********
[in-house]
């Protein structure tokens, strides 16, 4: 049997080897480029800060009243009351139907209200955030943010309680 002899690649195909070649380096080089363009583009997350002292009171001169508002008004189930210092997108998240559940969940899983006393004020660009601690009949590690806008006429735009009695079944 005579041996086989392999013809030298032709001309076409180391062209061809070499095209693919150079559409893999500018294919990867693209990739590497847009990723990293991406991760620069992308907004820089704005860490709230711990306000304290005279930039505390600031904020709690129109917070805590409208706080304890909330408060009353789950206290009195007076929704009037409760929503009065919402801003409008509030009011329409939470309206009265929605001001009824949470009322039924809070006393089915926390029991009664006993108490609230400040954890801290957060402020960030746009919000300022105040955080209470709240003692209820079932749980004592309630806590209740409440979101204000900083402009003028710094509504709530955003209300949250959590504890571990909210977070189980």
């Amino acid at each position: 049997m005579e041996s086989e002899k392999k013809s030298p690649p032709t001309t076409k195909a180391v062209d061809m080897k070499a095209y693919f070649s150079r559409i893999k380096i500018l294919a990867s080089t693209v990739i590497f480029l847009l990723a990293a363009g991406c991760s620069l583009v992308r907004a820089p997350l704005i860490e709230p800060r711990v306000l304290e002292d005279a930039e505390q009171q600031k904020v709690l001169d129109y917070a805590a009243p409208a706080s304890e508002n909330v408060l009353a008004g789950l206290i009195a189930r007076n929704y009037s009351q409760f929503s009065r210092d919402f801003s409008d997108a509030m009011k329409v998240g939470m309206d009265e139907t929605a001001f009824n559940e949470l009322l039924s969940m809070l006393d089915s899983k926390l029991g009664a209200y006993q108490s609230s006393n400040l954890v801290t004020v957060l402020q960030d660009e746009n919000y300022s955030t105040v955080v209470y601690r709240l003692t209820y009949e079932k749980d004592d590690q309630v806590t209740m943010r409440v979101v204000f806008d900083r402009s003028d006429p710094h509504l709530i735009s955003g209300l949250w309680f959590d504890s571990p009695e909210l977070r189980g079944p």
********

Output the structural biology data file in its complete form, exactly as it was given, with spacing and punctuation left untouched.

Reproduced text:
[in-house]
């Protein structure tokens, strides 16, 4: 049997080897480029800060009243009351139907209200955030943010309680 002899690649195909070649380096080089363009583009997350002292009171001169508002008004189930210092997108998240559940969940899983006393004020660009601690009949590690806008006429735009009695079944 005579041996086989392999013809030298032709001309076409180391062209061809070499095209693919150079559409893999500018294919990867693209990739590497847009990723990293991406991760620069992308907004820089704005860490709230711990306000304290005279930039505390600031904020709690129109917070805590409208706080304890909330408060009353789950206290009195007076929704009037409760929503009065919402801003409008509030009011329409939470309206009265929605001001009824949470009322039924809070006393089915926390029991009664006993108490609230400040954890801290957060402020960030746009919000300022105040955080209470709240003692209820079932749980004592309630806590209740409440979101204000900083402009003028710094509504709530955003209300949250959590504890571990909210977070189980």
């Amino acid at each position: 049997m005579e041996s086989e002899k392999k013809s030298p690649p032709t001309t076409k195909a180391v062209d061809m080897k070499a095209y693919f070649s150079r559409i893999k380096i500018l294919a990867s080089t693209v990739i590497f480029l847009l990723a990293a363009g991406c991760s620069l583009v992308r907004a820089p997350l704005i860490e709230p800060r711990v306000l304290e002292d005279a930039e505390q009171q600031k904020v709690l001169d129109y917070a805590a009243p409208a706080s304890e508002n909330v408060l009353a008004g789950l206290i009195a189930r007076n929704y009037s009351q409760f929503s009065r210092d919402f801003s409008d997108a509030m009011k329409v998240g939470m309206d009265e139907t929605a001001f009824n559940e949470l009322l039924s969940m809070l006393d089915s899983k926390l029991g009664a209200y006993q108490s609230s006393n400040l954890v801290t004020v957060l402020q960030d660009e746009n919000y300022s955030t105040v955080v209470y601690r709240l003692t209820y009949e079932k749980d004592d590690q309630v806590t209740m943010r409440v979101v204000f806008d900083r402009s003028d006429p710094h509504l709530i735009s955003g209300l949250w309680f959590d504890s571990p009695e909210l977070r189980g079944p």